What does gentrification mean for the future of American cities? It means more than the arrival of trendy shops and expensive coffee. Peter Moskowitz intertwines human narratives with analysis of the systemic forces contributing to America's crisis of racial and economic inequality, in How to Kill a City: Gentrification, Inequality, and the Fight for the Neighborhood. Click here now to order this book with a donation to Truthout!
When tens of thousands of African Americans returned to New Orleans after Hurricane Katrina in 2005, they found a new, unwelcoming city. A city being transformed one hipster coffee shop at a time. Through gentrification, New Orleans leaders have managed to create a smaller, whiter New Orleans, one unwelcoming to those who have called the city home for their entire lives.
Many Louisiana politicians, business leaders and developers saw Katrina as an opportunity to destroy low-income housing and replace it with upscale condos and boutiques. Rich, white businessmen saw an opportunity and they didn't hesitate to take it.
"Nobody can refute the fact that we have completely turned this story around," Mayor Mitch Landrieu said in 2015, talking of streamlined government and year-over-year economic growth. "For the first time in 50 years, the city is on a trajectory that it has not been on, organizationally, functionally, economically, almost in every way."
What Landrieu didn't mention was the 100,000 fewer African Americans living within New Orleans borders. Not because they didn't want to, but because the US Federal Emergency Management Agency (FEMA) either would not issue payments for many of those attempting to return, or because rising rent costs were impossible to afford for those who managed to get back in.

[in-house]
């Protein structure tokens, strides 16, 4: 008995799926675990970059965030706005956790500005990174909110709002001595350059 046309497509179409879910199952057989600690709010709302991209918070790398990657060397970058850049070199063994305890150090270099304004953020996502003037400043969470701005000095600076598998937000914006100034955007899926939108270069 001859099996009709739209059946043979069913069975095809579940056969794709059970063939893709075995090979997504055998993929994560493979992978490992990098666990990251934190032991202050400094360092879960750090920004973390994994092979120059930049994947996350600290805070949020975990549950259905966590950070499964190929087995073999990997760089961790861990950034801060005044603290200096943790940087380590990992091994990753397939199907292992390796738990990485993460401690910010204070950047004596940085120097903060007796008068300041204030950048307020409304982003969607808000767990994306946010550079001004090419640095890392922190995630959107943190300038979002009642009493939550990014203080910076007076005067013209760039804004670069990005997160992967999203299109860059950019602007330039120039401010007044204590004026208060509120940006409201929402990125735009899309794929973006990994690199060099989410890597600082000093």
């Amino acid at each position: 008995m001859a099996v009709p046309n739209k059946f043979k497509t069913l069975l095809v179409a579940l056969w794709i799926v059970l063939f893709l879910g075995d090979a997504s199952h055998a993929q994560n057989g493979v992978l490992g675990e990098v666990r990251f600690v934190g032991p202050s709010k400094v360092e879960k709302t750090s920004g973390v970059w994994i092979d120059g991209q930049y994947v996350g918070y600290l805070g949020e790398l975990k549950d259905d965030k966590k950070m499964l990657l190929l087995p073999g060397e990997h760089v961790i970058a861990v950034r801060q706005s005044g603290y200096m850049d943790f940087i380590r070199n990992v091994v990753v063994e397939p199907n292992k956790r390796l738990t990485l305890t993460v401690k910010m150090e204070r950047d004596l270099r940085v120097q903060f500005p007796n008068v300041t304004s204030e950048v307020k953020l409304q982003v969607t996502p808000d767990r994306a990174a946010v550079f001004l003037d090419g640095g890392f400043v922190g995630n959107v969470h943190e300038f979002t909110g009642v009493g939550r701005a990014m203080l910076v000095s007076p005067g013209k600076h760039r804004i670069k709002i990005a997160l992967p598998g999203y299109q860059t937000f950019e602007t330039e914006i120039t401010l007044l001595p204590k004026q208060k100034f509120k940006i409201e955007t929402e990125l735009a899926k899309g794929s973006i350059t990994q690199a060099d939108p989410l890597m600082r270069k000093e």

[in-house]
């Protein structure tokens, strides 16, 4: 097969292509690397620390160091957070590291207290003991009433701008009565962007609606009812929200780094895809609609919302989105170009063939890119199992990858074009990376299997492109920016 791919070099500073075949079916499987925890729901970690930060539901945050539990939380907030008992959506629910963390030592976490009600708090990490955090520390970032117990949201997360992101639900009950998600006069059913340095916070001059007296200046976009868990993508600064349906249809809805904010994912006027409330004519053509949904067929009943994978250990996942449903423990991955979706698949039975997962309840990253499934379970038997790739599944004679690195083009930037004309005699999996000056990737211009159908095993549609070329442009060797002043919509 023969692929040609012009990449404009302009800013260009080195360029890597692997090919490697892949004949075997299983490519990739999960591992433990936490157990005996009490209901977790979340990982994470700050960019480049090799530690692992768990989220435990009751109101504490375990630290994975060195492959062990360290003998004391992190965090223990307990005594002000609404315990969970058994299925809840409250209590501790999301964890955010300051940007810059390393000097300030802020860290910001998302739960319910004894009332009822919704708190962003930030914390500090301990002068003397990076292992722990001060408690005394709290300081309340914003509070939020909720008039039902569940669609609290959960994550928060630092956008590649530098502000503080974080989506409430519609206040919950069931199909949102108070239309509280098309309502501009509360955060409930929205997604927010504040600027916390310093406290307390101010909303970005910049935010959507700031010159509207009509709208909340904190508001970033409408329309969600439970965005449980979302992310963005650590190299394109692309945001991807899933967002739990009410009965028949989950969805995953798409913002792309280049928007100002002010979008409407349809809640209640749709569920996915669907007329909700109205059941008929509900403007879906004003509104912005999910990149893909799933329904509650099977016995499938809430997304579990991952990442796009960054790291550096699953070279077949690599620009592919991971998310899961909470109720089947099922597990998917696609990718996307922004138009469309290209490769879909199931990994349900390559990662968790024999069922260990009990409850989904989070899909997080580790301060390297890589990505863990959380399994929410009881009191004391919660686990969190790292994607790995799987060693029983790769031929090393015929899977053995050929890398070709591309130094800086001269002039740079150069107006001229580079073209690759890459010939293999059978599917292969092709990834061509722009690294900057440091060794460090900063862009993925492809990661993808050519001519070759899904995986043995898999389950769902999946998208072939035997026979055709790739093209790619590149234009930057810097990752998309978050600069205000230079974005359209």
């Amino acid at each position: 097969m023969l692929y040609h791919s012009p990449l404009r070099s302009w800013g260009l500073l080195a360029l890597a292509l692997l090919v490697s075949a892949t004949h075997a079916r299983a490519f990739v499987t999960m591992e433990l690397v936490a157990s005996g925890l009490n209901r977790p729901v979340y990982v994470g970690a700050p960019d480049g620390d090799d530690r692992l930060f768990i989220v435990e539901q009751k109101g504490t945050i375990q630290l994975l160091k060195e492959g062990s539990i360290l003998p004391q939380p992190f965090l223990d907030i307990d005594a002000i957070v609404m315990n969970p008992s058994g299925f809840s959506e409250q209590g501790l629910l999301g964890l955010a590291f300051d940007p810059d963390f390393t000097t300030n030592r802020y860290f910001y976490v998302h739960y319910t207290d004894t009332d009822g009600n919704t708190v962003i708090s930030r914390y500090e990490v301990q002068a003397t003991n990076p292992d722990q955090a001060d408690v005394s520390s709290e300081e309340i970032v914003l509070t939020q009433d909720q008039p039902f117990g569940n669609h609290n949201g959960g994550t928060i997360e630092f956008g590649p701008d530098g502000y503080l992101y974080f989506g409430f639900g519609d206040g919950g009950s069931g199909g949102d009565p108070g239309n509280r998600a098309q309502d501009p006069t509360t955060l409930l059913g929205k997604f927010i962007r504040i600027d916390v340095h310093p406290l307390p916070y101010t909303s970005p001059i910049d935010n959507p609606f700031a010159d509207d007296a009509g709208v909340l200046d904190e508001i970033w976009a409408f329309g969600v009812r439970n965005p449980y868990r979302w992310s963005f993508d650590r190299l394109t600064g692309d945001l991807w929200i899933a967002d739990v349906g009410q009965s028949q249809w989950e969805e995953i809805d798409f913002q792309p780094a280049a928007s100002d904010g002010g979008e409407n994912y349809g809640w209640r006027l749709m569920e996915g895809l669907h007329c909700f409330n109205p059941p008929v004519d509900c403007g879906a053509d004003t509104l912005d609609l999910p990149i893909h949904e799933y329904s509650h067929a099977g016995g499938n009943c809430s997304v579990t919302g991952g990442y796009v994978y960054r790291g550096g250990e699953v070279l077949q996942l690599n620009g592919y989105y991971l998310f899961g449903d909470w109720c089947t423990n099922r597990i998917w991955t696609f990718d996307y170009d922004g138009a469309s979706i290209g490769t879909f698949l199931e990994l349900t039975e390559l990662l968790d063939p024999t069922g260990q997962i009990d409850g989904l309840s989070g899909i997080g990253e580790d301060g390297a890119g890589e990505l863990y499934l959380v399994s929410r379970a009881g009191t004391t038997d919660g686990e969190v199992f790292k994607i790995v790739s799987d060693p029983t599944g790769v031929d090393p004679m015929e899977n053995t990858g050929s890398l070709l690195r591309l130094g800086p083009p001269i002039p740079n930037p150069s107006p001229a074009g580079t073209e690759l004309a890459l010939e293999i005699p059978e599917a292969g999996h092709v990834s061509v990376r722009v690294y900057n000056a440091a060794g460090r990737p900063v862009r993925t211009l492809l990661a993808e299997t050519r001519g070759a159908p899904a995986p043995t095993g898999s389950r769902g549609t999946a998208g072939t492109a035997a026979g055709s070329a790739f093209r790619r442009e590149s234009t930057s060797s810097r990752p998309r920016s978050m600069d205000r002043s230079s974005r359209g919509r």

Truthout Progressive Pick
It was not only those living in poverty who found themselves unwelcome, however; the city's Black middle class found they were not wanted, either.
"The squeeze is on in a big way," said LaToya Cantrell, a City Council member who represents some of the areas hit hardest by gentrification. Cantrell said she was worried about the artisans and musicians that made New Orleans what it was.
"I do worry about people who live here and are from here and have been here for generations but don't feel like they can live in their neighborhoods any longer," she said. "It's not just about the lower-income, it's across the board."
Most elected leaders in New Orleans don't see it that way. They claim that Katrina exposed much of the city's problems, rather than creating them, arguing that the middle class was in trouble before their lives were washed away by flooding.
"New Orleans East and all of New Orleans was in decline when looked at by several measures before the flood," said City Council Member James Gray.
Yet the white middle class has flourished post-Katrina and the Black middle class has continued to struggle.
That is in part because of an ever growing wage disparity drawn along racial lines in the city. The Data Center, a New Orleans-based think tank, found that the median income of Black households in the city is 54 percent lower than that of white households. Black wages have continued to drop post-Katrina. Between 2000 and 2013, Black middle-class incomes dropped an average of $5,000 a year, while white incomes doubled.
It's not just New Orleans, either. Detroit is undergoing a whitening through gentrification, as well as San Francisco. A Chicago-based opinion writer, Kristen McQueary, even wished that her city could be hit by a massive storm to spur such changes, writing: